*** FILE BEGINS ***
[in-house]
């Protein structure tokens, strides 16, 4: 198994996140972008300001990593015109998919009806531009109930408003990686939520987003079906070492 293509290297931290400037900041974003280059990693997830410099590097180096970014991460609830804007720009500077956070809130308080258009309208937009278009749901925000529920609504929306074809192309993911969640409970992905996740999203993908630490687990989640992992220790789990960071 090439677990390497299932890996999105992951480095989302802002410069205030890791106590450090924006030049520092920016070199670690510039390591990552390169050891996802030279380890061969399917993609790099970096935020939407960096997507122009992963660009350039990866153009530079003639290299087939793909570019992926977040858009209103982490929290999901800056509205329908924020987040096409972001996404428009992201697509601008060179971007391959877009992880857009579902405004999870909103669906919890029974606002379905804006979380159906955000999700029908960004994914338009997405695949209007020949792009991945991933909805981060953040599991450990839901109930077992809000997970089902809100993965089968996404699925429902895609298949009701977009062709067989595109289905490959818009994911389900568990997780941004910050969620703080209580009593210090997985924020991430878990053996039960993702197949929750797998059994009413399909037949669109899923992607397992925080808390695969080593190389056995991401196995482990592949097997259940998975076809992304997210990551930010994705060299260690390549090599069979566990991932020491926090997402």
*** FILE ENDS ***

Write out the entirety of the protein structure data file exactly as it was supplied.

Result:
[in-house]
């Protein structure tokens, strides 16, 4: 198994996140972008300001990593015109998919009806531009109930408003990686939520987003079906070492 293509290297931290400037900041974003280059990693997830410099590097180096970014991460609830804007720009500077956070809130308080258009309208937009278009749901925000529920609504929306074809192309993911969640409970992905996740999203993908630490687990989640992992220790789990960071 090439677990390497299932890996999105992951480095989302802002410069205030890791106590450090924006030049520092920016070199670690510039390591990552390169050891996802030279380890061969399917993609790099970096935020939407960096997507122009992963660009350039990866153009530079003639290299087939793909570019992926977040858009209103982490929290999901800056509205329908924020987040096409972001996404428009992201697509601008060179971007391959877009992880857009579902405004999870909103669906919890029974606002379905804006979380159906955000999700029908960004994914338009997405695949209007020949792009991945991933909805981060953040599991450990839901109930077992809000997970089902809100993965089968996404699925429902895609298949009701977009062709067989595109289905490959818009994911389900568990997780941004910050969620703080209580009593210090997985924020991430878990053996039960993702197949929750797998059994009413399909037949669109899923992607397992925080808390695969080593190389056995991401196995482990592949097997259940998975076809992304997210990551930010994705060299260690390549090599069979566990991932020491926090997402």